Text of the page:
We will need to edit some files to ensure the unattended-upgrades also pulls from the Tor repo.

sudo nano /etc/apt/apt.conf.d/50unattended-upgrades

You should remove the contents of this file and replace it with the text below:

Unattended-Upgrade::Origins-Pattern {
Unattended-Upgrade::Package-Blacklist {
Unattended-Upgrade::Automatic-Reboot "true";

Important security patches will now be downloaded automatically, but some patches may require a reboot before takings full effect. Due to the nature of Unattended-Upgrade’s, this will reboot the system as soon as it’s needed. So it’s not recommended to run this on a server where uptime is a consideration.
To avoid random reboots, add the following line to the bottom of the 50unattended-upgrades file. This will wait until a time when you are not likely to be using the server (e.g. 2 am).

Unattended-Upgrade::Automatic-Reboot-Time "02:00";

Next, edit the following file and insert the text below:

sudo nano /etc/apt/apt.conf.d/20auto-upgrades
APT::Periodic::Update-Package-Lists "1";
APT::Periodic::AutocleanInterval "5";
APT::Periodic::Unattended-Upgrade "1";
APT::Periodic::Verbose "1";

And test the Unattended-Upgrade’s to ensure success:

sudo unattended-upgrade -d

Although you can install Tor directly from the Debian repositories with the apt command, this might not always give you the latest stable version of Tor. For this reason, we recommend installing Tor from the repository managed by the Tor Project.

Binaries are available for amd64, arm64, and i386 in the package repository. By inspecting the output of the following command, you can verify that your operating system can run the binary:

dpkg --print-architecture

Either amd64, arm64, or i386 should be the output. This repository does not support any other CPU architecture. ARM architecture (armhf) images are not available in the package repository. Tor can be built from source, or check the Debian hosted repositories for an alternative version of it.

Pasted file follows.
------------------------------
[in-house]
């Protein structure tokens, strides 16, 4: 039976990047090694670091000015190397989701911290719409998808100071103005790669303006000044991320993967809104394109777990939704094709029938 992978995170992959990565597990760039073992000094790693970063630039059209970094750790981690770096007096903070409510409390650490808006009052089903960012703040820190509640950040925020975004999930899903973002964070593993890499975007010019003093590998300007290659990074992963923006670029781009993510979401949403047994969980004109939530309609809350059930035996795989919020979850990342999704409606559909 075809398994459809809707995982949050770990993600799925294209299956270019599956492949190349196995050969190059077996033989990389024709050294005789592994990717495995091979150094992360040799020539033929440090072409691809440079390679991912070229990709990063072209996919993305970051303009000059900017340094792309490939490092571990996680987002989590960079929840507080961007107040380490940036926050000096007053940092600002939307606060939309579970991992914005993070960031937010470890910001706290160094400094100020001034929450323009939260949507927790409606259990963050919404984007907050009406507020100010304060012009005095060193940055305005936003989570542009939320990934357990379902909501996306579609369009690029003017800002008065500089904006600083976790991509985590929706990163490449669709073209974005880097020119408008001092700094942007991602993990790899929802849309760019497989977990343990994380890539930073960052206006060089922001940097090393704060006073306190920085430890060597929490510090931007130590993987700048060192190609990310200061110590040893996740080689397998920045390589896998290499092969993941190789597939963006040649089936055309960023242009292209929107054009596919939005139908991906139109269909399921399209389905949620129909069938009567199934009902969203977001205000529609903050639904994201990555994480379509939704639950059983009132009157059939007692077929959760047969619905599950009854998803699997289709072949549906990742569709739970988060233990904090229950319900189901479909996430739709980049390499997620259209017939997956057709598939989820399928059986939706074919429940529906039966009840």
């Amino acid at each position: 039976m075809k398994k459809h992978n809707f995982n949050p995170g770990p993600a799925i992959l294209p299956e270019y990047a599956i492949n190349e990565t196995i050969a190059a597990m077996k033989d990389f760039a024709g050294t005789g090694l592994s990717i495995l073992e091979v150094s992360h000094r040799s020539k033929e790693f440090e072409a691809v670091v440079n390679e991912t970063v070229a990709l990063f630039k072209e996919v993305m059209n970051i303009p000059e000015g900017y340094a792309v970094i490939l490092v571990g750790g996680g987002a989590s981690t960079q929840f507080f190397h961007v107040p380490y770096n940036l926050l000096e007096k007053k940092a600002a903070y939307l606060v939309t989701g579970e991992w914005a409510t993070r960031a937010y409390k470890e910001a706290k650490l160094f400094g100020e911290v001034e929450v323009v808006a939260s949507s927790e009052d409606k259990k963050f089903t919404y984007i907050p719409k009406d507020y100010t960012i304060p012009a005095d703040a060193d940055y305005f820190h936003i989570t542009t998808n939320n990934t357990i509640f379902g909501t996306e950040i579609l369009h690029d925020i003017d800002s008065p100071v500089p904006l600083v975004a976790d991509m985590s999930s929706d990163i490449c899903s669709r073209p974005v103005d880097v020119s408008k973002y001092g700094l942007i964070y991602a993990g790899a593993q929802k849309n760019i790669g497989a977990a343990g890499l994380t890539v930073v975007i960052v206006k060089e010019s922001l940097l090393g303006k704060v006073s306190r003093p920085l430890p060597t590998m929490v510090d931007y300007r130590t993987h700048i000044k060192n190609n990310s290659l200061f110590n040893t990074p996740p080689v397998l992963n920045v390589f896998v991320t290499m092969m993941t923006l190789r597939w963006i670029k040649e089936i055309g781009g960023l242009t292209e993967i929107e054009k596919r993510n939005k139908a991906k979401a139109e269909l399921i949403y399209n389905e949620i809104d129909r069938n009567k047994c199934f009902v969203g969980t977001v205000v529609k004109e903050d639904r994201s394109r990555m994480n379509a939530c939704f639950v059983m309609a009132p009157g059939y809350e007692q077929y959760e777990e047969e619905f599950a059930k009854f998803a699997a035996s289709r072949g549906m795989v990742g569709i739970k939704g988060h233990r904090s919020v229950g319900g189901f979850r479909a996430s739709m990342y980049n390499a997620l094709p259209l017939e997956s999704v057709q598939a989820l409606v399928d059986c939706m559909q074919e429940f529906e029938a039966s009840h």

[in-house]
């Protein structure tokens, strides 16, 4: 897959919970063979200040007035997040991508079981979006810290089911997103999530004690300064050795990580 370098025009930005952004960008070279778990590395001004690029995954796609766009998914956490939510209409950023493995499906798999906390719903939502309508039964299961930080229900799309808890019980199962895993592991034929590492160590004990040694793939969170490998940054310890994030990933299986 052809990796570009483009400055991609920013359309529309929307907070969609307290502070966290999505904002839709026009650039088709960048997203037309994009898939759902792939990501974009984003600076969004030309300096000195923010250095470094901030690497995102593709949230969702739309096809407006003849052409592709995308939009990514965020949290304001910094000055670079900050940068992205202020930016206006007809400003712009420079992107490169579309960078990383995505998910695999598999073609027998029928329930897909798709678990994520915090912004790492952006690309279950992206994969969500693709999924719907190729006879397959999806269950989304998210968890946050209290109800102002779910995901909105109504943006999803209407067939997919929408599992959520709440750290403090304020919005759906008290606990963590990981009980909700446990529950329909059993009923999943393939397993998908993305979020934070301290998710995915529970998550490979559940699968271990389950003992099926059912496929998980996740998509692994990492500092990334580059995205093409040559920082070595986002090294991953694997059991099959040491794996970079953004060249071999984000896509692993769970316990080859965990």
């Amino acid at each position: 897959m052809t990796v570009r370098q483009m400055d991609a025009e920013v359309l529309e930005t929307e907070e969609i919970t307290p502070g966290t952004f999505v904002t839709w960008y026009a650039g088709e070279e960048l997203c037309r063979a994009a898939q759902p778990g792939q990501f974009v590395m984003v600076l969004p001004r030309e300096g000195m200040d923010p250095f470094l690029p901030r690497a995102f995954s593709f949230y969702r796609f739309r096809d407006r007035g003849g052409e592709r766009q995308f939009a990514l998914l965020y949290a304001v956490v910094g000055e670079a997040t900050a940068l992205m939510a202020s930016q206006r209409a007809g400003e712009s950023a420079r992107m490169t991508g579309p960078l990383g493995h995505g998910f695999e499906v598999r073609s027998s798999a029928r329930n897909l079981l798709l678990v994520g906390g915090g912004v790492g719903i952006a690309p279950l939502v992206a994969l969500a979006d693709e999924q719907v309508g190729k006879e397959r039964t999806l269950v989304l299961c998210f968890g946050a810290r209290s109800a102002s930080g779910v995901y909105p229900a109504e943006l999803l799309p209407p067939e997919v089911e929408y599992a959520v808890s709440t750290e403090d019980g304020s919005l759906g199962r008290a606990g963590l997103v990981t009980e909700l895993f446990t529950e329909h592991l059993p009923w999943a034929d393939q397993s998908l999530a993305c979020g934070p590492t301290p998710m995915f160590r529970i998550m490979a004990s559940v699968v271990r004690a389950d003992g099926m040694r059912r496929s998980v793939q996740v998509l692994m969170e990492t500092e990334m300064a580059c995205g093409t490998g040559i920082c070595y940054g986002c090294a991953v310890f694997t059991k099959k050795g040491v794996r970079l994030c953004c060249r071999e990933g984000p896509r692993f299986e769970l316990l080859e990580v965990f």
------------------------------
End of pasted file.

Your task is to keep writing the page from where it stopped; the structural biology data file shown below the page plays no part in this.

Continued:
Different versions of Debian are given different codenames, ie, Buster, Bullzeye. You will need to check what version you are using with the following command:

awk -F"[)(]+" '/VERSION=/ {print $2}' /etc/os-release

The output should look like the image below:

screen showing output of Debain version while installing a tor node

Use the following command to make a new file:

sudo nano /etc/apt/sources.list.d/tor.list

Place the two lines below into the file and replace “<DISTRIBUTION>” with the codename you obtained with the previous command:

deb     [signed-by=/usr/share/keyrings/tor-archive-keyring.gpg] <DISTRIBUTION> main
deb-src [signed-by=/usr/share/keyrings/tor-archive-keyring.gpg] <DISTRIBUTION> main

By running the following command, you can add the GPG key that was used to sign the packages, this command needs to be run as root. Use the following command to switch to the root account:

sudo -s
wget -O- | gpg --dearmor | tee /usr/share/keyrings/tor-archive-keyring.gpg >/dev/null

It is time to install the Tor node, but first, we must update the packages database. After that, we will install a package to help maintain the signing key.

sudo apt update && sudo apt install tor -y

Now edit the config files before starting the Tor node, you can do so with the following command: